Megan Purdy | , ,| By
Snapchat’s new “anime” filter, released Tuesday, has many users outraged with some even calling for a boycott of the social media platform. The issue is that its new filter, which morphs user’s faces, bears less resemblance to actual anime characters than it does characters from racist cartoons. It elongates teeth, giving users a slim-lipped, bucktooth smile, rounds cheeks, and makes their eyes, well, squinty.
Twitter user @tequilafunrise was one of the first to publicly point out the problem:
— grace (@tequilafunrise) August 9, 2016
Comparisons to Mickey Rooney’s famous role as I. Y. Yunioshi in Breakfast At Tiffany’s came quickly, and are, I think, obvious. This side-by-side shows the actor (right) as he looked during the film’s production and (left) as he looked while in full makeup for the film. Rooney’s performance and the design of his character are now infamous examples of “yellow face,” dressing up in stereotypes of Asian culture and appearance, in Hollywood.
Asian-American cartoonist Gene Luen Yang addressed these cartoons in his recent book American Born Chinese. Again, the stereotypical buckteeth, squinting eyes and, in an echo of Rooney’s performance, broad, exaggerated accent. Yang’s book, a graphic novel that deals with issues of immigration, racism and assimilation, uses the character Chin-Kee (pictured below) to shows the kind of insidious staying power these cartoons and yellow face performances have had — and continue to have in Hollywood and in contemporary popular culture.
Snapchat’s new “anime” filter bears a strong resemblance to Rooney’s character and to other anti-Asian cartoons. On the other hand, what it doesn’t look much like is anime. If you don’t watch a lot of Japanese cartoons, take a look at some of these collages fans have made of their favourite characters to a get a sense of the variety of character types and drawing styles common to the medium. But even without clicking those links, it should be obvious that anime — Japanese hand-drawn or computer animation — has nothing to do with what Snapchat release Tuesday. Rather, the filter is, as @tequilafunrise pointed out, clearly based on Western racist cartoons and caricatures.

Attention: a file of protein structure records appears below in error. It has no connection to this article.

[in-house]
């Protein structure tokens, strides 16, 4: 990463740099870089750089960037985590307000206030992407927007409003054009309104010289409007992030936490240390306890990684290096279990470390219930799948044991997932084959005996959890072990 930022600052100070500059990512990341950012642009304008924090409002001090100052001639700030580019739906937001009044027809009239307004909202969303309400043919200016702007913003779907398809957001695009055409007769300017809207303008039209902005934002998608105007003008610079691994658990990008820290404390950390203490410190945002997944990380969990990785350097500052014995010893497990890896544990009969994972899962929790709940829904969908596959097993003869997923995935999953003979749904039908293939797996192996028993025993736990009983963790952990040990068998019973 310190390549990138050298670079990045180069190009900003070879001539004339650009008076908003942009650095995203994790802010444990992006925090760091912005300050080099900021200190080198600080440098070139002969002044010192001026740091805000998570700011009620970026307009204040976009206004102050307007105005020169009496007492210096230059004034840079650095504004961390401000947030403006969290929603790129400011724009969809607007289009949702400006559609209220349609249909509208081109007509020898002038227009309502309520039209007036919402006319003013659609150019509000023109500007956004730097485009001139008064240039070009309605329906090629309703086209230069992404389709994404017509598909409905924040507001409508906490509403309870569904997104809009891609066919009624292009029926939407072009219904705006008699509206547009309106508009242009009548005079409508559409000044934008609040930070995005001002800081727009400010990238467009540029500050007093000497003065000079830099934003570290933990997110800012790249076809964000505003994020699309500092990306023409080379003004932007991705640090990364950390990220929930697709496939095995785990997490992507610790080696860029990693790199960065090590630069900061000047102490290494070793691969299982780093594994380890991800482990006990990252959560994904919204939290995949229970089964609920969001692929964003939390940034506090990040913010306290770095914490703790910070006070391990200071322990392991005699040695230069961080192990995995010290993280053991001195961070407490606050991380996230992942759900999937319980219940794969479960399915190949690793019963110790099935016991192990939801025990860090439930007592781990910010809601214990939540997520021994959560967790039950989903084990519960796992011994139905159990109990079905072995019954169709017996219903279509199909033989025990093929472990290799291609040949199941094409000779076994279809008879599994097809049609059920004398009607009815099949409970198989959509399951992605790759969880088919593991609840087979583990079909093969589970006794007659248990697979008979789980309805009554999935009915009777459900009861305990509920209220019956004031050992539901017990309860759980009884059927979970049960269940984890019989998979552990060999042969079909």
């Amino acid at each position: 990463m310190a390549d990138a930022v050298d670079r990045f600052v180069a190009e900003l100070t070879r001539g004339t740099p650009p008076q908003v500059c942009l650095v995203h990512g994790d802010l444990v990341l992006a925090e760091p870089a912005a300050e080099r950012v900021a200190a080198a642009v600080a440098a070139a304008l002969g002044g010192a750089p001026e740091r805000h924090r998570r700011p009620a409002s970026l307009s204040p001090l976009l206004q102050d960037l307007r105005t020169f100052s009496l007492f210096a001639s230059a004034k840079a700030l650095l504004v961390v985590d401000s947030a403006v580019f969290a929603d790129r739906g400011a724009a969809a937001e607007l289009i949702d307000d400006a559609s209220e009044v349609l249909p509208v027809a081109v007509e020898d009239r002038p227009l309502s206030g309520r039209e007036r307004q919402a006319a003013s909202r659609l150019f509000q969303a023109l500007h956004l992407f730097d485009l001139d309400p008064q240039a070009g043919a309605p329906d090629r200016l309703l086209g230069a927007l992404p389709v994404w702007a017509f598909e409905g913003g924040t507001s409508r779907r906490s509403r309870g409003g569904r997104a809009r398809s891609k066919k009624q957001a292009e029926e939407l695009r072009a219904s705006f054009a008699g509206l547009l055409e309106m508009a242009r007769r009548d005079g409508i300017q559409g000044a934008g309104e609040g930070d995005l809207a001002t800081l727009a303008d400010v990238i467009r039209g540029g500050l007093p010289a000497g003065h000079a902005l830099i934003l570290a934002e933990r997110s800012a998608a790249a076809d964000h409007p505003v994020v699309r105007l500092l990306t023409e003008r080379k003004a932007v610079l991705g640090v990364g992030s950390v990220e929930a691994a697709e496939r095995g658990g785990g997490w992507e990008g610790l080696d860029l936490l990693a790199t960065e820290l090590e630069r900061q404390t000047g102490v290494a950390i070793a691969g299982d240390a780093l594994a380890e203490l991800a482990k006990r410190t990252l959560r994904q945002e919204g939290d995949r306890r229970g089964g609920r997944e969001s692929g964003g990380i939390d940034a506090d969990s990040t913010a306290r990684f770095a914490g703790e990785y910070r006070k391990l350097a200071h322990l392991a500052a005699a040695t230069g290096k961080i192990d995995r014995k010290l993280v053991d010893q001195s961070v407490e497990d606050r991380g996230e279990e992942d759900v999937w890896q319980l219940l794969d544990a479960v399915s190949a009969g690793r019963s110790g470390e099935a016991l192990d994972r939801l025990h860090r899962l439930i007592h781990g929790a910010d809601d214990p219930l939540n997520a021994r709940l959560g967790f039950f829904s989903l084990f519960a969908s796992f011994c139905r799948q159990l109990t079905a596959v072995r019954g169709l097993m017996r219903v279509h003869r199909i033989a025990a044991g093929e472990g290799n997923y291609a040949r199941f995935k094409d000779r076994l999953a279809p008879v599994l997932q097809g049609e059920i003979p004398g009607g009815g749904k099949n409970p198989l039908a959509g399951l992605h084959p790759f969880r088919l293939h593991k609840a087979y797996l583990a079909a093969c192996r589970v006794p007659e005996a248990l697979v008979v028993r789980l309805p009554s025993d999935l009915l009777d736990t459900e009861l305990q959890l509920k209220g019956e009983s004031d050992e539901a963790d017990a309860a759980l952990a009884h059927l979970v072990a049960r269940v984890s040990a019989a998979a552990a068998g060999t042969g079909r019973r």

“Anime” Is Not the Only Problematic Filter On Snapchat
This is not the first time that Snapchat has been under fire for racist caricature in its filters. Four months ago it released a “Bob Marley” filter for April 4th (aka 420), which darkened users’ skin, changed the shape of their nose and eyes, and gave them dreadlocks. Snapchat told CNN then that “Millions of Snapchatters have enjoyed Bob Marley’s music, and we respect his life and achievements.[The lens] gives people a new way to share their appreciation for Bob Marley and his music.”
As with the “Bob Marley” filter controversy, the company has again declined to comment in detail, saying only that the “anime” filter was meant to be fun.
Katie Zhu, writing on Medium, says that the new filter is just another incident in Snapchat’s history of poor decision making and racial insensitivity. She plans to delete the app and implores others to do the same. It’s not just the “anime” and “Bob Marley” filters, she says, many of their most popular filters engage in whitewashing. “Even for those filters that aren’t as overtly offensive, they subtly reinforce white superiority and reveal the lack of diversity in the product’s creators. Many of the lenses (flower crown, butterfly crown) whitewash users’ skin and lighten their eye color.” She goes on to say that